Polio Wars: Sister Kenny and the Golden Age of American Medicine

Hardcover | October 31, 2013

byNaomi Rogers

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During World War II, polio epidemics in the United States were viewed as the country's "other war at home": they could be neither predicted nor contained, and paralyzed patients faced disability in a world unfriendly to the disabled. These realities were exacerbated by the medical community'senforced orthodoxy in treating the disease, treatments that generally consisted of ineffective therapies. Polio Wars is the story of Sister Elizabeth Kenny - "Sister" being a reference to her status as a senior nurse, not a religious designation - who arrived in the US from Australia in 1940 espousing an unorthodox approach to the treatment of polio. Kenny approached the disease as a non-neurologicalaffliction, championing such novel therapies as hot packs and muscle exercises in place of splinting, surgery, and immobilization. Her care embodied a different style of clinical practice, one of optimistic, patient-centered treatments that gave hope to desperate patients and families. The Kenny method, initially dismissed by the US medical establishment, gained overwhelming support over the ensuing decade, including the endorsement of the National Foundation for Infantile Paralysis (today's March of Dimes), America's largest disease philanthropy. By 1952, a Gallup Poll identifiedSister Kenny as most admired woman in America, and she went on to serve as an expert witness at Congressional hearings on scientific research, a foundation director, and the subject of a Hollywood film. Kenny breached professional and social mores, crafting a public persona that blended FlorenceNightingale and Marie Curie. By the 1980s, following the discovery of the Salk and Sabin vaccines and the March of Dimes' withdrawal from polio research, most Americans had forgotten polio, its therapies, and Sister Kenny. In examining this historical arc and the public's process of forgetting, Naomi Rogers presents Kenny assomeone worth remembering. Sister Kenny recalls both the passion and the practices of clinical care and explores them in their own terms.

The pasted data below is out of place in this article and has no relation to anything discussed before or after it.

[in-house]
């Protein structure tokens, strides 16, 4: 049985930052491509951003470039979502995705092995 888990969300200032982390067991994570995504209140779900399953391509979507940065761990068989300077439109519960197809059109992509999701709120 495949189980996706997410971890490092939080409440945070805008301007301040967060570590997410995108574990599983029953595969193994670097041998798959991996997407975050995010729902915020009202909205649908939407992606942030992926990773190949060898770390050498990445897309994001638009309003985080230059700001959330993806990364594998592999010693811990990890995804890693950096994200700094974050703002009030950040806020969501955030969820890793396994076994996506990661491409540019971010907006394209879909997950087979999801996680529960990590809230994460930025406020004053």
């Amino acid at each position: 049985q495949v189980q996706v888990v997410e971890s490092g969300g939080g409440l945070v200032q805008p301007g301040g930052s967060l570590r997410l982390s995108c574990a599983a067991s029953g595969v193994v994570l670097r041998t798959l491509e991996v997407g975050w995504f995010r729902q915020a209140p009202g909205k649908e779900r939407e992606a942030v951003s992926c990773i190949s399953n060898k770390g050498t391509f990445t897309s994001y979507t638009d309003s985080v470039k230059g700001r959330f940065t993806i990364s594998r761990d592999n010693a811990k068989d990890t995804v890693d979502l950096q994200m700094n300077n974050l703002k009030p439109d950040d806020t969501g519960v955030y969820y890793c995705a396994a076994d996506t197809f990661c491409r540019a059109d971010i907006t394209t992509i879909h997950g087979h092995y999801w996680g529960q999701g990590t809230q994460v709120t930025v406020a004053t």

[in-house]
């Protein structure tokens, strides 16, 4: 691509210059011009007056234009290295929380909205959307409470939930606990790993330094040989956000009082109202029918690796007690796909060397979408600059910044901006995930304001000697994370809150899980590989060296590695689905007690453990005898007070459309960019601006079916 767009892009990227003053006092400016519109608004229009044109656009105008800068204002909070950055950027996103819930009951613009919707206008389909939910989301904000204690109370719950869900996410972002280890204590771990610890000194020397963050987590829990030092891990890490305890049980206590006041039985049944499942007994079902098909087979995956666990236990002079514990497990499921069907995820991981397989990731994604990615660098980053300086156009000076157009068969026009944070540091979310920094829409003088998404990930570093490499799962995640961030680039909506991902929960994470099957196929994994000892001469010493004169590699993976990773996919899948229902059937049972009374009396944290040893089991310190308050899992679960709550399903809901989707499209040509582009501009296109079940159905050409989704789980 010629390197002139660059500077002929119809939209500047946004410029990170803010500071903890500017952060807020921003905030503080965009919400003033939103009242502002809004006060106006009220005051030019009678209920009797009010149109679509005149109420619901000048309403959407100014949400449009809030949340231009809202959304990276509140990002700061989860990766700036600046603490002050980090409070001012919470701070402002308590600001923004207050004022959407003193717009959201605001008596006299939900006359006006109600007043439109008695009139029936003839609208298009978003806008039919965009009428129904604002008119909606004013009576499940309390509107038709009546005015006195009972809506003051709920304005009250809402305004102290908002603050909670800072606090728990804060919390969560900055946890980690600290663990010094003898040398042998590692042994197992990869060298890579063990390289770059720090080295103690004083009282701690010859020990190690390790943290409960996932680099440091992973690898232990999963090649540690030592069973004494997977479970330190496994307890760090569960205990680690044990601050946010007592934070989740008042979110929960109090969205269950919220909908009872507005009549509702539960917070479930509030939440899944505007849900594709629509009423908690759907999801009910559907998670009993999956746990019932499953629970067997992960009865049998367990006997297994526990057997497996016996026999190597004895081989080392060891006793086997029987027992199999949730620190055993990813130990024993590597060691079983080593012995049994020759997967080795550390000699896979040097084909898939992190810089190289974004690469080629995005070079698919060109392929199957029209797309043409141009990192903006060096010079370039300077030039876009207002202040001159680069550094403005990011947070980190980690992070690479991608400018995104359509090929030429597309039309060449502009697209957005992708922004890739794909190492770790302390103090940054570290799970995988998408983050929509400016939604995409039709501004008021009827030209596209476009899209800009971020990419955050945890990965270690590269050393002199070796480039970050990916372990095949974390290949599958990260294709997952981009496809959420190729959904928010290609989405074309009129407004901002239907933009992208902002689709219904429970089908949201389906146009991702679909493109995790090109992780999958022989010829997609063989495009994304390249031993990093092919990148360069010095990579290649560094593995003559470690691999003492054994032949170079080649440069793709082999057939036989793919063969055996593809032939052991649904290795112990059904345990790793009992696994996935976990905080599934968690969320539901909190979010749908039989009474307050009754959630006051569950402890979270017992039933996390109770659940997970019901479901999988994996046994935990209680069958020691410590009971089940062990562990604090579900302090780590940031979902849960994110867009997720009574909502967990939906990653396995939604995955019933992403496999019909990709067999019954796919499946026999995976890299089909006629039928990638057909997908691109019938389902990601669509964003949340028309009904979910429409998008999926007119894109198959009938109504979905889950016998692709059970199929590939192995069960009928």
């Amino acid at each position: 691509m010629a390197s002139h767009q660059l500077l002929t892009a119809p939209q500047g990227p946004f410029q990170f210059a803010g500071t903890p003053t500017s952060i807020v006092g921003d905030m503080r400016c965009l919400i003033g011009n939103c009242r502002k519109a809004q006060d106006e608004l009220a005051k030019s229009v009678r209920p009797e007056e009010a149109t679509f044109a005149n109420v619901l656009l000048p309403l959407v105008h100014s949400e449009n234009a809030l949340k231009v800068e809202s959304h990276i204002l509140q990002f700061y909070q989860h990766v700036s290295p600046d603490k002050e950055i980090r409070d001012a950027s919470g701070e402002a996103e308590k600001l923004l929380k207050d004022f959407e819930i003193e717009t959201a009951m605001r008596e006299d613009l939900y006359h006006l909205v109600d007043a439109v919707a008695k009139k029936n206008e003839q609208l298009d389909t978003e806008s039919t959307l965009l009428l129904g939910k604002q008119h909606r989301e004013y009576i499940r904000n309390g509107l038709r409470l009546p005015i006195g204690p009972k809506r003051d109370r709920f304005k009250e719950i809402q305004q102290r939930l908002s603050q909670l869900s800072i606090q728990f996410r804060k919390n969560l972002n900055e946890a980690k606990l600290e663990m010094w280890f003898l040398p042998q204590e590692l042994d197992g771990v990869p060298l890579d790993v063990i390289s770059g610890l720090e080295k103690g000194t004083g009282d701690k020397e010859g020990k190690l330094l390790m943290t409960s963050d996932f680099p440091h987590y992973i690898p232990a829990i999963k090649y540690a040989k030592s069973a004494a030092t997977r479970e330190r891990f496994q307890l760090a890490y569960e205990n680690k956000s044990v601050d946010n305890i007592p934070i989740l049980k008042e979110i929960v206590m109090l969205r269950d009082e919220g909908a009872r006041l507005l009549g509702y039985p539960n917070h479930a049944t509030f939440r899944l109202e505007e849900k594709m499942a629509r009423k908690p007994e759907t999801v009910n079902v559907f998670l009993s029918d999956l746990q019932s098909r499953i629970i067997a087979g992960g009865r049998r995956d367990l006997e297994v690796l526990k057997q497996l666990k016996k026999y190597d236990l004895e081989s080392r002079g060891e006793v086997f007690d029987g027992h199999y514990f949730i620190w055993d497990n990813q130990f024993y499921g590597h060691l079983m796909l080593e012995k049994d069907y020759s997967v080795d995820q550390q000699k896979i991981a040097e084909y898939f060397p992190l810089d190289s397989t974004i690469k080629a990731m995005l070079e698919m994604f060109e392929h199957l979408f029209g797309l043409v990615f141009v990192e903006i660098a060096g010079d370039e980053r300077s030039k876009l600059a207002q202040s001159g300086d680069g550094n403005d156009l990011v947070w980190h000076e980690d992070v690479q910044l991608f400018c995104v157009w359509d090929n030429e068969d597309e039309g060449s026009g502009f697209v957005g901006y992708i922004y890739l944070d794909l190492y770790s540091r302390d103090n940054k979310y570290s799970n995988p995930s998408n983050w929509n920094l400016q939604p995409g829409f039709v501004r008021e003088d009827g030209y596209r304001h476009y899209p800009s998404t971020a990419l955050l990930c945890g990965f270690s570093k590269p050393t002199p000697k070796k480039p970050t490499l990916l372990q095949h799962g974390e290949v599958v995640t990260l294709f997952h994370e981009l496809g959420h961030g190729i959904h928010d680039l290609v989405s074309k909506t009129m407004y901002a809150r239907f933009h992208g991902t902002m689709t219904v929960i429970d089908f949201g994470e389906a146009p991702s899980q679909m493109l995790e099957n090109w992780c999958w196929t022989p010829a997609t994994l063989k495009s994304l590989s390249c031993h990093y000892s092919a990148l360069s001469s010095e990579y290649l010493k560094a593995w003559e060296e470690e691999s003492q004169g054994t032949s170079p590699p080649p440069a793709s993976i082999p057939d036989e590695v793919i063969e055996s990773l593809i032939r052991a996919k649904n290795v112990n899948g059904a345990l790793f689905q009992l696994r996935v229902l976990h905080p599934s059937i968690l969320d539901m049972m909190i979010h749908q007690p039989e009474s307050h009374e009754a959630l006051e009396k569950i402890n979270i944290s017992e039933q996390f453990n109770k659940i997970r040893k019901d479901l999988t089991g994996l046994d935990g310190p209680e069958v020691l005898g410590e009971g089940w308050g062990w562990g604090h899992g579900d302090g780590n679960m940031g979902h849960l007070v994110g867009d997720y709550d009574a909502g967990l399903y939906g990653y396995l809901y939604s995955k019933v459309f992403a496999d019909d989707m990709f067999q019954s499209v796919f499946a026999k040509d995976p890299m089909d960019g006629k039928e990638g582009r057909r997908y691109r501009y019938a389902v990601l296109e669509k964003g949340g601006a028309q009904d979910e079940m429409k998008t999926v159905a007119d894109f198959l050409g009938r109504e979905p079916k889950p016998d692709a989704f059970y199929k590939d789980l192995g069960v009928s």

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During World War II, polio epidemics in the United States were viewed as the country's "other war at home": they could be neither predicted nor contained, and paralyzed patients faced disability in a world unfriendly to the disabled. These realities were exacerbated by the medical community'senforced orthodoxy in treating the disease, ...

Naomi Rogers, PhD, is a tenured Associate Professor in the Program for the History of Science and Medicine at Yale University where she teaches medical students, undergraduates and graduate students.

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Format:HardcoverDimensions:400 pages, 9.25 × 6.12 × 0.98 inPublished:October 31, 2013Publisher:Oxford University PressLanguage:English

The following ISBNs are associated with this title:

ISBN - 10:0195380592

ISBN - 13:9780195380590

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Table of Contents

IntroductionPart One1. A Bush Nurse in America2. The Battle Begins3. Changing Clinical CarePart Two4. Polio and Disability Politics5. The Polio Wars6. CelluloidPart Three7. Kenny Goes to Washington8. Fading Glory9. I Knew Sister Kenny